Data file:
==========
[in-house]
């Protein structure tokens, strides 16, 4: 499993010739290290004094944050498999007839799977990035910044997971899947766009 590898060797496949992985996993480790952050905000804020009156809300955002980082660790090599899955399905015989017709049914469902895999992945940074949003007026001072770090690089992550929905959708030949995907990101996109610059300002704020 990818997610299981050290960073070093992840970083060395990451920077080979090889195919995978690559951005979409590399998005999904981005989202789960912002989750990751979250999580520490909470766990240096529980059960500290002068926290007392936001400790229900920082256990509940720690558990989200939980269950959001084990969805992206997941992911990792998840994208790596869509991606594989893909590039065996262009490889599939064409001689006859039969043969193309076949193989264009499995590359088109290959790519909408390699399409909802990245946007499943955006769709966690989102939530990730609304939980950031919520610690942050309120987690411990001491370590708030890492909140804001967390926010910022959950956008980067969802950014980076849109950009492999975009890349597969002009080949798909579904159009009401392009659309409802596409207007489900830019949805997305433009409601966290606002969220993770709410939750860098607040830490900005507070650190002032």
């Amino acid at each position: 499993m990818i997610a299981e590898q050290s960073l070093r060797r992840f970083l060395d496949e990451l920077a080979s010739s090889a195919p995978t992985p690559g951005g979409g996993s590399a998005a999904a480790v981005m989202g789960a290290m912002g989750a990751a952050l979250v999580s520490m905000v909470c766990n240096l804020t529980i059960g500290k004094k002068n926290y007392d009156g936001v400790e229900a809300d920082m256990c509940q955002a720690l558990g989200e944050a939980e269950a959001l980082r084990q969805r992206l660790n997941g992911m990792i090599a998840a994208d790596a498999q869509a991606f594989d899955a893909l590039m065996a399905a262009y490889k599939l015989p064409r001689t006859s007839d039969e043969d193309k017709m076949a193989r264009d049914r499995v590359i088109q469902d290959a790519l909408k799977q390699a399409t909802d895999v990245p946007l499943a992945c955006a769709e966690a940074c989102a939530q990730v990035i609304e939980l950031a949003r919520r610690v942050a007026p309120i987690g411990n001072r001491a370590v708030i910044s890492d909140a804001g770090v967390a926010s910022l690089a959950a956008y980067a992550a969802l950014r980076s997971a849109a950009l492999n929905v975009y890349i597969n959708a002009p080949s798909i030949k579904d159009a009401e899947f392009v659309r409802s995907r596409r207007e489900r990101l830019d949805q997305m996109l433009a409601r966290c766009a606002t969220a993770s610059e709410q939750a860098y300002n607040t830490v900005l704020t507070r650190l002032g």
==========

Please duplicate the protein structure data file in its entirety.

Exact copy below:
[in-house]
């Protein structure tokens, strides 16, 4: 499993010739290290004094944050498999007839799977990035910044997971899947766009 590898060797496949992985996993480790952050905000804020009156809300955002980082660790090599899955399905015989017709049914469902895999992945940074949003007026001072770090690089992550929905959708030949995907990101996109610059300002704020 990818997610299981050290960073070093992840970083060395990451920077080979090889195919995978690559951005979409590399998005999904981005989202789960912002989750990751979250999580520490909470766990240096529980059960500290002068926290007392936001400790229900920082256990509940720690558990989200939980269950959001084990969805992206997941992911990792998840994208790596869509991606594989893909590039065996262009490889599939064409001689006859039969043969193309076949193989264009499995590359088109290959790519909408390699399409909802990245946007499943955006769709966690989102939530990730609304939980950031919520610690942050309120987690411990001491370590708030890492909140804001967390926010910022959950956008980067969802950014980076849109950009492999975009890349597969002009080949798909579904159009009401392009659309409802596409207007489900830019949805997305433009409601966290606002969220993770709410939750860098607040830490900005507070650190002032």
């Amino acid at each position: 499993m990818i997610a299981e590898q050290s960073l070093r060797r992840f970083l060395d496949e990451l920077a080979s010739s090889a195919p995978t992985p690559g951005g979409g996993s590399a998005a999904a480790v981005m989202g789960a290290m912002g989750a990751a952050l979250v999580s520490m905000v909470c766990n240096l804020t529980i059960g500290k004094k002068n926290y007392d009156g936001v400790e229900a809300d920082m256990c509940q955002a720690l558990g989200e944050a939980e269950a959001l980082r084990q969805r992206l660790n997941g992911m990792i090599a998840a994208d790596a498999q869509a991606f594989d899955a893909l590039m065996a399905a262009y490889k599939l015989p064409r001689t006859s007839d039969e043969d193309k017709m076949a193989r264009d049914r499995v590359i088109q469902d290959a790519l909408k799977q390699a399409t909802d895999v990245p946007l499943a992945c955006a769709e966690a940074c989102a939530q990730v990035i609304e939980l950031a949003r919520r610690v942050a007026p309120i987690g411990n001072r001491a370590v708030i910044s890492d909140a804001g770090v967390a926010s910022l690089a959950a956008y980067a992550a969802l950014r980076s997971a849109a950009l492999n929905v975009y890349i597969n959708a002009p080949s798909i030949k579904d159009a009401e899947f392009v659309r409802s995907r596409r207007e489900r990101l830019d949805q997305m996109l433009a409601r966290c766009a606002t969220a993770s610059e709410q939750a860098y300002n607040t830490v900005l704020t507070r650190l002032g």